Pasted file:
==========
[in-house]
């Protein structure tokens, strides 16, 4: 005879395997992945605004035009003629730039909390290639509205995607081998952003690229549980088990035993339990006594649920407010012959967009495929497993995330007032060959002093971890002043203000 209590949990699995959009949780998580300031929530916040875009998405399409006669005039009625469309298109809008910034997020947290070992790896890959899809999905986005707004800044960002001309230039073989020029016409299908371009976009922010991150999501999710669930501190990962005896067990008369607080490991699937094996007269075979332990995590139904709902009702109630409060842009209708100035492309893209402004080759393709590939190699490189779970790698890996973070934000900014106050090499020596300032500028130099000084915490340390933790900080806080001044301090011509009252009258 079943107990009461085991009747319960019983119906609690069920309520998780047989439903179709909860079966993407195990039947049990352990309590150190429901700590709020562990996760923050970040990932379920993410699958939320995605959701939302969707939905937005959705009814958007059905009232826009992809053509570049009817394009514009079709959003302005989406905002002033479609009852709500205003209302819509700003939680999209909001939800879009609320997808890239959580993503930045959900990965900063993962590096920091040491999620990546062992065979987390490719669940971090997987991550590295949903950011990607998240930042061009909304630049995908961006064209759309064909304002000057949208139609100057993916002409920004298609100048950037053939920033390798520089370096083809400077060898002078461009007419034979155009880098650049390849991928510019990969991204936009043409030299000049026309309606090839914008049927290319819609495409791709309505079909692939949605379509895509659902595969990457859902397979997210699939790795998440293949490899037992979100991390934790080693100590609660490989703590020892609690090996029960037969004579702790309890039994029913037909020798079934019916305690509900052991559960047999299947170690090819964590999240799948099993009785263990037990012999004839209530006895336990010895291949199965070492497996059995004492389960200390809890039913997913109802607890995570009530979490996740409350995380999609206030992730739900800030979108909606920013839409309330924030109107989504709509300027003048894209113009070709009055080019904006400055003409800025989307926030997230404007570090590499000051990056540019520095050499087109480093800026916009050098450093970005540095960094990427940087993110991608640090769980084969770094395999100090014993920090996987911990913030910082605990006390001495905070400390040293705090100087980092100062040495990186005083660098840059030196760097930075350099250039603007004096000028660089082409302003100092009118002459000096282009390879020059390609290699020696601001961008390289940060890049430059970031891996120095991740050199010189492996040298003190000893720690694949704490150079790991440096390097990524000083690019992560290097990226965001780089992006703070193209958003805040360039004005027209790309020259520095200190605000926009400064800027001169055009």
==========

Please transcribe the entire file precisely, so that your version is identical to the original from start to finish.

[in-house]
């Protein structure tokens, strides 16, 4: 005879395997992945605004035009003629730039909390290639509205995607081998952003690229549980088990035993339990006594649920407010012959967009495929497993995330007032060959002093971890002043203000 209590949990699995959009949780998580300031929530916040875009998405399409006669005039009625469309298109809008910034997020947290070992790896890959899809999905986005707004800044960002001309230039073989020029016409299908371009976009922010991150999501999710669930501190990962005896067990008369607080490991699937094996007269075979332990995590139904709902009702109630409060842009209708100035492309893209402004080759393709590939190699490189779970790698890996973070934000900014106050090499020596300032500028130099000084915490340390933790900080806080001044301090011509009252009258 079943107990009461085991009747319960019983119906609690069920309520998780047989439903179709909860079966993407195990039947049990352990309590150190429901700590709020562990996760923050970040990932379920993410699958939320995605959701939302969707939905937005959705009814958007059905009232826009992809053509570049009817394009514009079709959003302005989406905002002033479609009852709500205003209302819509700003939680999209909001939800879009609320997808890239959580993503930045959900990965900063993962590096920091040491999620990546062992065979987390490719669940971090997987991550590295949903950011990607998240930042061009909304630049995908961006064209759309064909304002000057949208139609100057993916002409920004298609100048950037053939920033390798520089370096083809400077060898002078461009007419034979155009880098650049390849991928510019990969991204936009043409030299000049026309309606090839914008049927290319819609495409791709309505079909692939949605379509895509659902595969990457859902397979997210699939790795998440293949490899037992979100991390934790080693100590609660490989703590020892609690090996029960037969004579702790309890039994029913037909020798079934019916305690509900052991559960047999299947170690090819964590999240799948099993009785263990037990012999004839209530006895336990010895291949199965070492497996059995004492389960200390809890039913997913109802607890995570009530979490996740409350995380999609206030992730739900800030979108909606920013839409309330924030109107989504709509300027003048894209113009070709009055080019904006400055003409800025989307926030997230404007570090590499000051990056540019520095050499087109480093800026916009050098450093970005540095960094990427940087993110991608640090769980084969770094395999100090014993920090996987911990913030910082605990006390001495905070400390040293705090100087980092100062040495990186005083660098840059030196760097930075350099250039603007004096000028660089082409302003100092009118002459000096282009390879020059390609290699020696601001961008390289940060890049430059970031891996120095991740050199010189492996040298003190000893720690694949704490150079790991440096390097990524000083690019992560290097990226965001780089992006703070193209958003805040360039004005027209790309020259520095200190605000926009400064800027001169055009």